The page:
Pterostylis roensis facts for kids
Quick facts for kidsRufous greenhood
|Pterostylis roensis, east of Kondinin|
Oligochaetochilus roensis (M.A.Clem.) Szlach.
Pterostylis roensis, commonly known as the painted rufous greenhood or dark rustyhood is a plant in the orchid family Orchidaceae and is endemic to the south-west of Western Australia. Both flowering and non-flowering plants have a relatively large rosette of leaves. Flowering plants also have up to six green or brown to blackish flowers with translucent white panels and a dark brown, fleshy, insect-like labellum.
Pterostylis roensis is a terrestrial, perennial, deciduous, herb with an underground tuber and a rosette of between six and eleven leaves. The leaves are 15–45 mm (0.6–2 in) long and 5–18 mm (0.2–0.7 in) wide. Flowering plants have a rosette at the base of the flowering stem but the leaves are usually withered by flowering time. Up to six green or brown to blackish flowers with translucent white panels and 24–27 mm (0.9–1 in) long and 6–9 mm (0.2–0.4 in) wide are borne on a flowering stem 150–300 mm (6–10 in) tall. The dorsal sepal and petals form a hood or "galea" over the column with the dorsal sepal having a narrow tip 3–5 mm (0.1–0.2 in) long. The lateral sepals turn downwards, about the same width as the galea and suddenly taper to narrow tips 6–10 mm (0.2–0.4 in) long which spread apart from each other. The labellum is dark brown, thick, fleshy and insect-like, about 5 mm (0.2 in) long and 2 mm (0.08 in) wide. The "head" end of the labellum has a few short hairs and there are six to nine longer bristles on each side of the "body". Flowering occurs from September to November.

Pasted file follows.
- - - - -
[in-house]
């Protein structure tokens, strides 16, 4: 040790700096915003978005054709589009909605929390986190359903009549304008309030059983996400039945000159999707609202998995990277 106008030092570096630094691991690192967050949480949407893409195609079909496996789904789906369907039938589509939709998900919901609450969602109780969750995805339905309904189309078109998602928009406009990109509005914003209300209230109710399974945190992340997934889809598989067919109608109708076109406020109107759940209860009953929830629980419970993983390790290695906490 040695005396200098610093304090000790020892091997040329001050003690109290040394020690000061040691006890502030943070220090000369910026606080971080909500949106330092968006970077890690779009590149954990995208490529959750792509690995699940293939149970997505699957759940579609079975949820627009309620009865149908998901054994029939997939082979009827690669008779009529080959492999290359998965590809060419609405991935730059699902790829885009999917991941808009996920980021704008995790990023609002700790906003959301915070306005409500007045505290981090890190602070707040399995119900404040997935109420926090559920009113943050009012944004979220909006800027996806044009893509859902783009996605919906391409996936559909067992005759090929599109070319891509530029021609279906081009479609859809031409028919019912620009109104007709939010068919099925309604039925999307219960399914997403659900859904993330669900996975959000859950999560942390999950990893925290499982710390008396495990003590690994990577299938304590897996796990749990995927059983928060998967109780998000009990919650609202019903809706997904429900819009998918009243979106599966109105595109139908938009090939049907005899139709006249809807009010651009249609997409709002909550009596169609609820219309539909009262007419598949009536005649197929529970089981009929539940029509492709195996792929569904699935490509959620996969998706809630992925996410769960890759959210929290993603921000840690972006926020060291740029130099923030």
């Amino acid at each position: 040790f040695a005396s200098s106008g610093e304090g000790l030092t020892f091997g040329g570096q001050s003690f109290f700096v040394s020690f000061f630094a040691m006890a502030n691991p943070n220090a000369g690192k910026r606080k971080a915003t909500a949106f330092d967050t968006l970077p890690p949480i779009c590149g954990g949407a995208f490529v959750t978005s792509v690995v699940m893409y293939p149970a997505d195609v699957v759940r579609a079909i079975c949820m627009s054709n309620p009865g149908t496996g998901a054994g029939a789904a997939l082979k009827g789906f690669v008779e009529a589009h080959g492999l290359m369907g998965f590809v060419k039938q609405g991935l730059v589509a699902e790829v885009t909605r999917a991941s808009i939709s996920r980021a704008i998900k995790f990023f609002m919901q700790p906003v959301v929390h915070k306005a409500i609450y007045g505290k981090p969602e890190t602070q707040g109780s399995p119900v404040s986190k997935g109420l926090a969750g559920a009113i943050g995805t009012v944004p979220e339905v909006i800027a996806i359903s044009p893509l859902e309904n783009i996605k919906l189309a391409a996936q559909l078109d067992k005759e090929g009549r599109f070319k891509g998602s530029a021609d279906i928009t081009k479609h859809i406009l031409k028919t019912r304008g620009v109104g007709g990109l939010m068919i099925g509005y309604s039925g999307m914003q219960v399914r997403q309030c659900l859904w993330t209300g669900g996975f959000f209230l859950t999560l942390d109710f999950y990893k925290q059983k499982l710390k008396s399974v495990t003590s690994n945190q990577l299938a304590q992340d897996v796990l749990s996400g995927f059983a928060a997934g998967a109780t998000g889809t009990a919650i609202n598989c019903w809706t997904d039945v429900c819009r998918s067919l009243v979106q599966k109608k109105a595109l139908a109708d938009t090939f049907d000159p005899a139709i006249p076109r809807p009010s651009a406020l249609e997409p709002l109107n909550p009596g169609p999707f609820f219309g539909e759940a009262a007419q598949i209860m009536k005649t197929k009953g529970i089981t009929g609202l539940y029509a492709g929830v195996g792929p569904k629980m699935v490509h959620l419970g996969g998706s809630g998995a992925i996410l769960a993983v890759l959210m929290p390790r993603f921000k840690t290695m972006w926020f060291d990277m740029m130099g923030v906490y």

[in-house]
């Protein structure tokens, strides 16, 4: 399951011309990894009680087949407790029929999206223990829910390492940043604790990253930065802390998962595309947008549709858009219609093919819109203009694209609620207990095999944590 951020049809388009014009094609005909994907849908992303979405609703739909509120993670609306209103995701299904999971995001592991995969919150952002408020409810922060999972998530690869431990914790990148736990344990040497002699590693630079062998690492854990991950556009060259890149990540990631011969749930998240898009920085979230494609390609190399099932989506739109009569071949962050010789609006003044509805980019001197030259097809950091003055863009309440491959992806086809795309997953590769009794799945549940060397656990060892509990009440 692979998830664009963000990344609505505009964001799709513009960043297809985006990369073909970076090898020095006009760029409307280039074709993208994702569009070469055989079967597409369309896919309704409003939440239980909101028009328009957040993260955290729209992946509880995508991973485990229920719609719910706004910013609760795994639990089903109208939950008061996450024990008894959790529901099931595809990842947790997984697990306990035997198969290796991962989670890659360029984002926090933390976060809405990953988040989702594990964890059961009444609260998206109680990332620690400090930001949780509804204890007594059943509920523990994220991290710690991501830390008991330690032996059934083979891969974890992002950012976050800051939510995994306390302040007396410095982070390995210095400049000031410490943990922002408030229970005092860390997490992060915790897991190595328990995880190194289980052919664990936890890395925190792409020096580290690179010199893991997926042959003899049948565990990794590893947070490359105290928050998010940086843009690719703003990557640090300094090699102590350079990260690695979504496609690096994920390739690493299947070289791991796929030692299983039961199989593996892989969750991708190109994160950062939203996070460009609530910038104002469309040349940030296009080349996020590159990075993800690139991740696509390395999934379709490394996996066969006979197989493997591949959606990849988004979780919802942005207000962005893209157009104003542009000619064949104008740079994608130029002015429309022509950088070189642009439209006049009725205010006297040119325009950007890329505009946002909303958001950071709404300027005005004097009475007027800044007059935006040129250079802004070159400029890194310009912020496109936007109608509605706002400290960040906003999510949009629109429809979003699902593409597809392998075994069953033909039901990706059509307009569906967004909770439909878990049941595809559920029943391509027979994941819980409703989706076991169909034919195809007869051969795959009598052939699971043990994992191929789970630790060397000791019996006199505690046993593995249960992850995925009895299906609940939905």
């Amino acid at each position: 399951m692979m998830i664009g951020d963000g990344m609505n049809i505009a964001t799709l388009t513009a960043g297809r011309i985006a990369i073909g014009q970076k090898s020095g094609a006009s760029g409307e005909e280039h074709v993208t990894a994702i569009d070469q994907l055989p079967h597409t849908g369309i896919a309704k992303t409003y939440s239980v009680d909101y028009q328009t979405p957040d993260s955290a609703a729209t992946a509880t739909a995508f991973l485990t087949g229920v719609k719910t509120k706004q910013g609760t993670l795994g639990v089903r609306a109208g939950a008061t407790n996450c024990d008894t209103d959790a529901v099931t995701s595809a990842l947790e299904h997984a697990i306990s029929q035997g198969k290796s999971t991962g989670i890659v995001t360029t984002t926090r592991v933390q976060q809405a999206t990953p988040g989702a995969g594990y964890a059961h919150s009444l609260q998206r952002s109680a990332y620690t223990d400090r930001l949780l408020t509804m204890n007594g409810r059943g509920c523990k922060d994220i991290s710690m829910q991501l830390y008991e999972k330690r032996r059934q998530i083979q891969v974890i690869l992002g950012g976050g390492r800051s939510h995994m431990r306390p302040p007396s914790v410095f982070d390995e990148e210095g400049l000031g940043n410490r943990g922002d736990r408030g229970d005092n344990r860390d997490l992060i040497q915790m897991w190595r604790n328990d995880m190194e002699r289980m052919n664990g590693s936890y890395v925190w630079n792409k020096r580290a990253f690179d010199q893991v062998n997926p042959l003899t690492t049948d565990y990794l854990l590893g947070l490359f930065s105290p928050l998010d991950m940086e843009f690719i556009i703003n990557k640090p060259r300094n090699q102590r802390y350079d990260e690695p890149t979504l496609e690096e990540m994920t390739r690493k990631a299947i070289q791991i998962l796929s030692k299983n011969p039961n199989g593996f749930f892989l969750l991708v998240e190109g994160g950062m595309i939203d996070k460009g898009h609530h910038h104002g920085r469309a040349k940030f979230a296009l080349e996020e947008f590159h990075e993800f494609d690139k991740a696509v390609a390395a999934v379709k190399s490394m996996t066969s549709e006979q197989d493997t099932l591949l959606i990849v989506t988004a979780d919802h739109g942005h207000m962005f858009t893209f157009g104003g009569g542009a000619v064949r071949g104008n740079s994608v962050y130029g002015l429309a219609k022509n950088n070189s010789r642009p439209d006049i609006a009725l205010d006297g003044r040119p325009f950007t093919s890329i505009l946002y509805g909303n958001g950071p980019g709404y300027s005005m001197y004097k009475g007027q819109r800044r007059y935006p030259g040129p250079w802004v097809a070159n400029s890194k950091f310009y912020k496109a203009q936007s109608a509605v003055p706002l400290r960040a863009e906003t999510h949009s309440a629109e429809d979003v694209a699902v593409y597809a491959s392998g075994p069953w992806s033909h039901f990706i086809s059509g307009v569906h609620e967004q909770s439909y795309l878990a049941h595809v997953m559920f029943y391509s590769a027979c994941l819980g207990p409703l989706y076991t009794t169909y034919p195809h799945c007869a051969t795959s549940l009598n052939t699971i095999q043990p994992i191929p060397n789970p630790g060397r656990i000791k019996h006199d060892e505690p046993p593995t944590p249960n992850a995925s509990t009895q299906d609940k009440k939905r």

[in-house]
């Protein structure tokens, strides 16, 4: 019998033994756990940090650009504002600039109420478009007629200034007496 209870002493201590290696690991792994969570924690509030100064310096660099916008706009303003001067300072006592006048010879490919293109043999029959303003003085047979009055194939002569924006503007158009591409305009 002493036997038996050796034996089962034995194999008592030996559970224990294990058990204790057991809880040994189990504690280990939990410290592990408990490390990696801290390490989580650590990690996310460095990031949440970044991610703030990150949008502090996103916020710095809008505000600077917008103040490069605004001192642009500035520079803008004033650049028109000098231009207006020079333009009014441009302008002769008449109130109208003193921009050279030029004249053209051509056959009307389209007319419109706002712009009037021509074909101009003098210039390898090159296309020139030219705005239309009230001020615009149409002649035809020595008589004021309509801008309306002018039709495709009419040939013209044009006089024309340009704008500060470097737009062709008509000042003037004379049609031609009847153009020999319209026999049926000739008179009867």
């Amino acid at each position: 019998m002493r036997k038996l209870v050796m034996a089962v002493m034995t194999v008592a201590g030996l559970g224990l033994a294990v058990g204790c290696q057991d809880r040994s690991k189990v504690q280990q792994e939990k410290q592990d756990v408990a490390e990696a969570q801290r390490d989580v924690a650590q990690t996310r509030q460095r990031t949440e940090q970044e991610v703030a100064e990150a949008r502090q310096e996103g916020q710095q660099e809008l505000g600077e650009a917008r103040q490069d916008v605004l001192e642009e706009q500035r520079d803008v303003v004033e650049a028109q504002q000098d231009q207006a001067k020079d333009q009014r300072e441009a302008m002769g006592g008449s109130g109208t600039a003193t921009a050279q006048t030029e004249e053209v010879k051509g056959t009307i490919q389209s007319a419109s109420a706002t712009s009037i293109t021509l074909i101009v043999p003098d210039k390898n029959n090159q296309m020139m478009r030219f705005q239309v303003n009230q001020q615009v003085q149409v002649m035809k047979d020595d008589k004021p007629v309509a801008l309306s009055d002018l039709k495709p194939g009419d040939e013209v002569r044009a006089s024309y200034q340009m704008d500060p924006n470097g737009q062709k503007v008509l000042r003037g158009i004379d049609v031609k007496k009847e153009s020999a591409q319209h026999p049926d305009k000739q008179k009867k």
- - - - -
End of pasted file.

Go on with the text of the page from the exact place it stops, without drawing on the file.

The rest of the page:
Taxonomy and naming
Pterostylis roensis was first formally described in 1989 by David Jones and Mark Clements from a specimen collected south of Norseman and the description was published in Australian Orchid Research. The specific epithet (roensis) refers to the Roe botanical district where this greenhood is common.
Distribution and habitat
Pterostylis roensis is classified as "not threatened" by the Western Australian Government Department of Parks and Wildlife.
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